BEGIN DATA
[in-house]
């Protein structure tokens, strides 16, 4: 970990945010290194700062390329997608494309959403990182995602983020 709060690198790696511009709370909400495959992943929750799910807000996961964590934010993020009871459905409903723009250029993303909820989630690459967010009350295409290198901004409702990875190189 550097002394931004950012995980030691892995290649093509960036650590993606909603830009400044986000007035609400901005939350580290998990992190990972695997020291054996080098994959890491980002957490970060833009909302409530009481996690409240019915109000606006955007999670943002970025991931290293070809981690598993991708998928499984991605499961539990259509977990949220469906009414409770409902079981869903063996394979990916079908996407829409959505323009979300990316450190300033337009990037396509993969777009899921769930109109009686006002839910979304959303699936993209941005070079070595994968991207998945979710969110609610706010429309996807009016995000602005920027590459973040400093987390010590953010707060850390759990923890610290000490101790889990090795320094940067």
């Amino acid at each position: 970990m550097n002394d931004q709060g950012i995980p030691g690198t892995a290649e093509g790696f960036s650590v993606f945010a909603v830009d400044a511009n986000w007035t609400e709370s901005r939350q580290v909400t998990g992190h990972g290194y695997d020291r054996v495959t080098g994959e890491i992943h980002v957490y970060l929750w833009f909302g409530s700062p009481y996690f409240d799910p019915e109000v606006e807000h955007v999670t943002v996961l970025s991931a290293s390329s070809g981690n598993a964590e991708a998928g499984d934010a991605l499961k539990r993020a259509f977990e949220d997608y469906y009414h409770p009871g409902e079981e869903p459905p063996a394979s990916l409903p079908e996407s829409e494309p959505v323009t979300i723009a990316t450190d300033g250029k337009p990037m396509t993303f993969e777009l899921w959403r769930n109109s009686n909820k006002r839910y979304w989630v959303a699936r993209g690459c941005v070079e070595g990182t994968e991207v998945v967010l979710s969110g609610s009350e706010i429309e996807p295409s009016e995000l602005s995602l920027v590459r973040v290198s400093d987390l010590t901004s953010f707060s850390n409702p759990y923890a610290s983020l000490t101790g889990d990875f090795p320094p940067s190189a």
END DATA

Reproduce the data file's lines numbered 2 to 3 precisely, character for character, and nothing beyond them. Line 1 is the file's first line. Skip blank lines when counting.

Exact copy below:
């Protein structure tokens, strides 16, 4: 970990945010290194700062390329997608494309959403990182995602983020 709060690198790696511009709370909400495959992943929750799910807000996961964590934010993020009871459905409903723009250029993303909820989630690459967010009350295409290198901004409702990875190189 550097002394931004950012995980030691892995290649093509960036650590993606909603830009400044986000007035609400901005939350580290998990992190990972695997020291054996080098994959890491980002957490970060833009909302409530009481996690409240019915109000606006955007999670943002970025991931290293070809981690598993991708998928499984991605499961539990259509977990949220469906009414409770409902079981869903063996394979990916079908996407829409959505323009979300990316450190300033337009990037396509993969777009899921769930109109009686006002839910979304959303699936993209941005070079070595994968991207998945979710969110609610706010429309996807009016995000602005920027590459973040400093987390010590953010707060850390759990923890610290000490101790889990090795320094940067």
């Amino acid at each position: 970990m550097n002394d931004q709060g950012i995980p030691g690198t892995a290649e093509g790696f960036s650590v993606f945010a909603v830009d400044a511009n986000w007035t609400e709370s901005r939350q580290v909400t998990g992190h990972g290194y695997d020291r054996v495959t080098g994959e890491i992943h980002v957490y970060l929750w833009f909302g409530s700062p009481y996690f409240d799910p019915e109000v606006e807000h955007v999670t943002v996961l970025s991931a290293s390329s070809g981690n598993a964590e991708a998928g499984d934010a991605l499961k539990r993020a259509f977990e949220d997608y469906y009414h409770p009871g409902e079981e869903p459905p063996a394979s990916l409903p079908e996407s829409e494309p959505v323009t979300i723009a990316t450190d300033g250029k337009p990037m396509t993303f993969e777009l899921w959403r769930n109109s009686n909820k006002r839910y979304w989630v959303a699936r993209g690459c941005v070079e070595g990182t994968e991207v998945v967010l979710s969110g609610s009350e706010i429309e996807p295409s009016e995000l602005s995602l920027v590459r973040v290198s400093d987390l010590t901004s953010f707060s850390n409702p759990y923890a610290s983020l000490t101790g889990d990875f090795p320094p940067s190189a």